Throughout a person’s life, one goes through many stages. A person may draft a will in his or her early 20’s, but as one acquires more assets, gets married, and even has children, his or her estate planning needs will change. This may result in drafting a new will. If you have executed a new will, you need to carefully assess whether any previous wills or documents out there will differ from the terms of your new will – and, you should take steps to ensure that both wills do not wind up in probate court and contradict one another.
When Two Wills Have Been Executed
Traditionally, during estate planning, if a person leaves two wills and both are offered into probate, the court will look at the circumstances to determine which will takes precedence, and which will be considered revoked. The best way to ensure that the latest will is used instead of an older will is to express that the most recent will is valid, and that all previous wills are considered invalid. By explicitly revoking one’s own past wills, the courts will then consider only the most recent will, instead of any past versions.
Issues can arise, however, when there is no clear statement as to which will is valid and whether or not previous versions will be revoked.
As a testator, you may have attempted to destroy a previous will or have left it behind, thinking that it wouldn’t be entered into probate upon your death. This results in an ineffective revocation. When the two wills are completely different from one another, the court may be forced to probate both – and they will usually figure out that the more recent will has revoked the first completely. If, however, differences are minor between the two wills, the courts will read the two to determine which is more effective and relevant.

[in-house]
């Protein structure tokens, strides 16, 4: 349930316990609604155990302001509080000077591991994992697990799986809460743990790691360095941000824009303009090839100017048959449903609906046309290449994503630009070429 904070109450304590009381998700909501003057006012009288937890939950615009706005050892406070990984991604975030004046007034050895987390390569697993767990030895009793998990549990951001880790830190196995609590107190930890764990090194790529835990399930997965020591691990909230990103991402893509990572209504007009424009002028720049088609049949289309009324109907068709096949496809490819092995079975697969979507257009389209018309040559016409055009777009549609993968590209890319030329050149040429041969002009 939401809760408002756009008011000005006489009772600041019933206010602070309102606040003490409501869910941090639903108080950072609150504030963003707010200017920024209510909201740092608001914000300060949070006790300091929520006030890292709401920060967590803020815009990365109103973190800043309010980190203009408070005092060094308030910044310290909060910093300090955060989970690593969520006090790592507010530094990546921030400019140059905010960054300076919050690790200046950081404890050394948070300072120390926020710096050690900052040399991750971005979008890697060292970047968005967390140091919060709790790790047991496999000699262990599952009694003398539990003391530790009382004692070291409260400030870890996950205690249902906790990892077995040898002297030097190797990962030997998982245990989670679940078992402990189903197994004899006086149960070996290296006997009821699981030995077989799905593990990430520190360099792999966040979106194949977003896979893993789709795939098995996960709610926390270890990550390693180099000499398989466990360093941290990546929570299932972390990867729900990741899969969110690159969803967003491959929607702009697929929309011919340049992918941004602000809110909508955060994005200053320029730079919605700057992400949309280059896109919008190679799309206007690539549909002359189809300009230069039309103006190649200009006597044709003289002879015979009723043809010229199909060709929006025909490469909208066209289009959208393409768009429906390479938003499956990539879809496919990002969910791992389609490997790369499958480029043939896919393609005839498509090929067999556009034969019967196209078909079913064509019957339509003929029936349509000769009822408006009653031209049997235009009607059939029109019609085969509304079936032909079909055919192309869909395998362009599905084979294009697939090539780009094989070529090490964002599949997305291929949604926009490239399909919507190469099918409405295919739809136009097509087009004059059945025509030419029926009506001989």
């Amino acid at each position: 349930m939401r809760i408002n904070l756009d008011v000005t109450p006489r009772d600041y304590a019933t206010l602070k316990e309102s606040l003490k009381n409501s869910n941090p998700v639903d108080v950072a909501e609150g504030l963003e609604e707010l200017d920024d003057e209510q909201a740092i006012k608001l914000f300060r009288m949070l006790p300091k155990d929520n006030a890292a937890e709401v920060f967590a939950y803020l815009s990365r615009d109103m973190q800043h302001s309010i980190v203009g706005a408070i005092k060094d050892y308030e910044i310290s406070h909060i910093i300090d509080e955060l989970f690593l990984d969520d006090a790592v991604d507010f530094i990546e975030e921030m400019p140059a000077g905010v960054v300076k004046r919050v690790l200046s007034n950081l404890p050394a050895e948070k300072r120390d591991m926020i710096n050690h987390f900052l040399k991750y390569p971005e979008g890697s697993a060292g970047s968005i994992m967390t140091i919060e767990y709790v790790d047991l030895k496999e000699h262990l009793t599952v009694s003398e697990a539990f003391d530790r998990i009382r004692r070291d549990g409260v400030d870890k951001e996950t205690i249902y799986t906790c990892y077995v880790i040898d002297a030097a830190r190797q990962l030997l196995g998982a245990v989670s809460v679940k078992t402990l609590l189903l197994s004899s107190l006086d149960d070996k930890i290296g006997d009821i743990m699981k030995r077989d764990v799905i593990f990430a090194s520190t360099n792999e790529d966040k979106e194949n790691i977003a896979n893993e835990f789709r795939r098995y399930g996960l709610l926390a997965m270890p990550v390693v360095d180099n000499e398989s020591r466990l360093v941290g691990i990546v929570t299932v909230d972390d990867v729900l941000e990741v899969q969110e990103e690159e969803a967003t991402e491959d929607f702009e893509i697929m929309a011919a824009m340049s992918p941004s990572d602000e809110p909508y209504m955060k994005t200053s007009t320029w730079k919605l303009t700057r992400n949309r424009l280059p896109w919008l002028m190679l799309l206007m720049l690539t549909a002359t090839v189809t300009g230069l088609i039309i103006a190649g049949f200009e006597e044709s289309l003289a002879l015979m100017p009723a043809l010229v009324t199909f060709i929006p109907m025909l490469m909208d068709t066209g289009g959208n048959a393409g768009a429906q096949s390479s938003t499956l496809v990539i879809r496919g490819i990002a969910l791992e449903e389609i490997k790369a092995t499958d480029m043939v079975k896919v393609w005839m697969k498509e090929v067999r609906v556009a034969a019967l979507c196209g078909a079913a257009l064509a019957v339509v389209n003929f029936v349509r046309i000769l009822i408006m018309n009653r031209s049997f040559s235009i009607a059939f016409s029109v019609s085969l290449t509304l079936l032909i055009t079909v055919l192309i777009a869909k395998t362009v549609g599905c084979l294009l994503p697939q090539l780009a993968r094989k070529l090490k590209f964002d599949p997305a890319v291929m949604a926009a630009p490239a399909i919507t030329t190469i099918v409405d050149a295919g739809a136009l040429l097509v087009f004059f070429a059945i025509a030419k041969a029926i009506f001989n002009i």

How Courts Determine Which Will Takes Precedence
Courts will generally review the testator’s intent in each will to determine which should be probated and which should be revoked. To determine the meaning contained in the instrument, the courts will look at who drafted the will, contact that individual, review the circumstances under which the new will was drafted, and also review the words used to write the estate plan in the first place. The court will also review the testamentary capacity of the deceased at the time when each will was drafted – to make sure that a new will was not created when the testator was clearly incapacitated or unable to draft a will and comprehend his or her actions.
The testator must be aware of the nature of the acts that he or she is performing when creating a new will. If he or she has been deemed incapacitated, the new will may be listed as invalid and the previous will takes precedence in probate.
Protect Yourself from Past Wills – Contact an Estate Planning Attorney Immediately
If you have previous estate plans that have been drafted, having a good estate planning attorney during the creation of your new version is imperative. Your attorney can have explicit language in the new will revoking anything in past wills – and ensure that it is clear to the courts that the latest will is valid, and you are of sound mind to enter into such a decision.